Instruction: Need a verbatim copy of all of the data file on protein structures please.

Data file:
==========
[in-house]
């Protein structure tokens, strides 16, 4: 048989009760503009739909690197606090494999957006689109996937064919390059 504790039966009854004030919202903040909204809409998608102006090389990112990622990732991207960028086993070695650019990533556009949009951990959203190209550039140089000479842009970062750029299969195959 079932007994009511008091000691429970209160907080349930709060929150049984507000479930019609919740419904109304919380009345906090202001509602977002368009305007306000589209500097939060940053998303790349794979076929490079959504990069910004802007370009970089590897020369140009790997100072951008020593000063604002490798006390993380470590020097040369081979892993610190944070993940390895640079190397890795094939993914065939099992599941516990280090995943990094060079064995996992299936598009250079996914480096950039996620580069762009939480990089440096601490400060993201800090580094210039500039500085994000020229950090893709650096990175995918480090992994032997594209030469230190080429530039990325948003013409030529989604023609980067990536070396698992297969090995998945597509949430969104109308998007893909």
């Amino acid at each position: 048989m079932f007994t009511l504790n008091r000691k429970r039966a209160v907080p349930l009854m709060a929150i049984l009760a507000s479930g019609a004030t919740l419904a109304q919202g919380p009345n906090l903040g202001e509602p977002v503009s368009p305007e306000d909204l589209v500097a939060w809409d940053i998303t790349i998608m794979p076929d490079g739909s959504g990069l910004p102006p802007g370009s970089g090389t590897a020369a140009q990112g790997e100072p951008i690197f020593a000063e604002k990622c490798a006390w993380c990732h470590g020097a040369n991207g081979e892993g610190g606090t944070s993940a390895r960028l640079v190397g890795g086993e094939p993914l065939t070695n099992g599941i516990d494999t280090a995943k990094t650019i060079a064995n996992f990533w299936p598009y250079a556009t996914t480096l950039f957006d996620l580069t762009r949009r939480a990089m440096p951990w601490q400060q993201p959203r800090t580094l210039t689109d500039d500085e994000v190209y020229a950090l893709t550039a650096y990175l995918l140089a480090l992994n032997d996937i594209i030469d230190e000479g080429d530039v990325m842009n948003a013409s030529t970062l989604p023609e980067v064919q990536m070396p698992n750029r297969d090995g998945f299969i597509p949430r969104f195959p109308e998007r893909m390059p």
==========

[in-house]
């Protein structure tokens, strides 16, 4: 048989009760503009739909690197606090494999957006689109996937064919390059 504790039966009854004030919202903040909204809409998608102006090389990112990622990732991207960028086993070695650019990533556009949009951990959203190209550039140089000479842009970062750029299969195959 079932007994009511008091000691429970209160907080349930709060929150049984507000479930019609919740419904109304919380009345906090202001509602977002368009305007306000589209500097939060940053998303790349794979076929490079959504990069910004802007370009970089590897020369140009790997100072951008020593000063604002490798006390993380470590020097040369081979892993610190944070993940390895640079190397890795094939993914065939099992599941516990280090995943990094060079064995996992299936598009250079996914480096950039996620580069762009939480990089440096601490400060993201800090580094210039500039500085994000020229950090893709650096990175995918480090992994032997594209030469230190080429530039990325948003013409030529989604023609980067990536070396698992297969090995998945597509949430969104109308998007893909």
């Amino acid at each position: 048989m079932f007994t009511l504790n008091r000691k429970r039966a209160v907080p349930l009854m709060a929150i049984l009760a507000s479930g019609a004030t919740l419904a109304q919202g919380p009345n906090l903040g202001e509602p977002v503009s368009p305007e306000d909204l589209v500097a939060w809409d940053i998303t790349i998608m794979p076929d490079g739909s959504g990069l910004p102006p802007g370009s970089g090389t590897a020369a140009q990112g790997e100072p951008i690197f020593a000063e604002k990622c490798a006390w993380c990732h470590g020097a040369n991207g081979e892993g610190g606090t944070s993940a390895r960028l640079v190397g890795g086993e094939p993914l065939t070695n099992g599941i516990d494999t280090a995943k990094t650019i060079a064995n996992f990533w299936p598009y250079a556009t996914t480096l950039f957006d996620l580069t762009r949009r939480a990089m440096p951990w601490q400060q993201p959203r800090t580094l210039t689109d500039d500085e994000v190209y020229a950090l893709t550039a650096y990175l995918l140089a480090l992994n032997d996937i594209i030469d230190e000479g080429d530039v990325m842009n948003a013409s030529t970062l989604p023609e980067v064919q990536m070396p698992n750029r297969d090995g998945f299969i597509p949430r969104f195959p109308e998007r893909m390059p």